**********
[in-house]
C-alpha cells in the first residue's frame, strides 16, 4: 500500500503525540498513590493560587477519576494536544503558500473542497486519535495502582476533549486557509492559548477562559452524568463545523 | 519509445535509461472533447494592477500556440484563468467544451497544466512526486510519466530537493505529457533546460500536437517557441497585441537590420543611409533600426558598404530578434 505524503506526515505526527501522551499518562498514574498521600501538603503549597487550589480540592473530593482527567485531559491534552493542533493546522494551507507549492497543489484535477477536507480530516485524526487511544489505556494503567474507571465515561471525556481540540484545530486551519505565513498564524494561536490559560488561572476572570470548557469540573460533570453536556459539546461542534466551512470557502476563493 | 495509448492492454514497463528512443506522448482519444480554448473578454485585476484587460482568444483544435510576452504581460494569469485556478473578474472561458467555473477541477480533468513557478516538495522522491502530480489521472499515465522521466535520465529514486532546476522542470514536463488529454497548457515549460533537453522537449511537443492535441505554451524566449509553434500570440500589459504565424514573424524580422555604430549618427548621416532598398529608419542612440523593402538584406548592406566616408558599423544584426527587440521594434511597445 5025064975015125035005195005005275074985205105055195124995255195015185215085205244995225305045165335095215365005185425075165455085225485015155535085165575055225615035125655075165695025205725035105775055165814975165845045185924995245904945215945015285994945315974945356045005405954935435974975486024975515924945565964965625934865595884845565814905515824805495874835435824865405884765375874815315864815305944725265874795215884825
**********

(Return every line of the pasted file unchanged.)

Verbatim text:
[in-house]
C-alpha cells in the first residue's frame, strides 16, 4: 500500500503525540498513590493560587477519576494536544503558500473542497486519535495502582476533549486557509492559548477562559452524568463545523 | 519509445535509461472533447494592477500556440484563468467544451497544466512526486510519466530537493505529457533546460500536437517557441497585441537590420543611409533600426558598404530578434 505524503506526515505526527501522551499518562498514574498521600501538603503549597487550589480540592473530593482527567485531559491534552493542533493546522494551507507549492497543489484535477477536507480530516485524526487511544489505556494503567474507571465515561471525556481540540484545530486551519505565513498564524494561536490559560488561572476572570470548557469540573460533570453536556459539546461542534466551512470557502476563493 | 495509448492492454514497463528512443506522448482519444480554448473578454485585476484587460482568444483544435510576452504581460494569469485556478473578474472561458467555473477541477480533468513557478516538495522522491502530480489521472499515465522521466535520465529514486532546476522542470514536463488529454497548457515549460533537453522537449511537443492535441505554451524566449509553434500570440500589459504565424514573424524580422555604430549618427548621416532598398529608419542612440523593402538584406548592406566616408558599423544584426527587440521594434511597445 5025064975015125035005195005005275074985205105055195124995255195015185215085205244995225305045165335095215365005185425075165455085225485015155535085165575055225615035125655075165695025205725035105775055165814975165845045185924995245904945215945015285994945315974945356045005405954935435974975486024975515924945565964965625934865595884845565814905515824805495874835435824865405884765375874815315864815305944725265874795215884825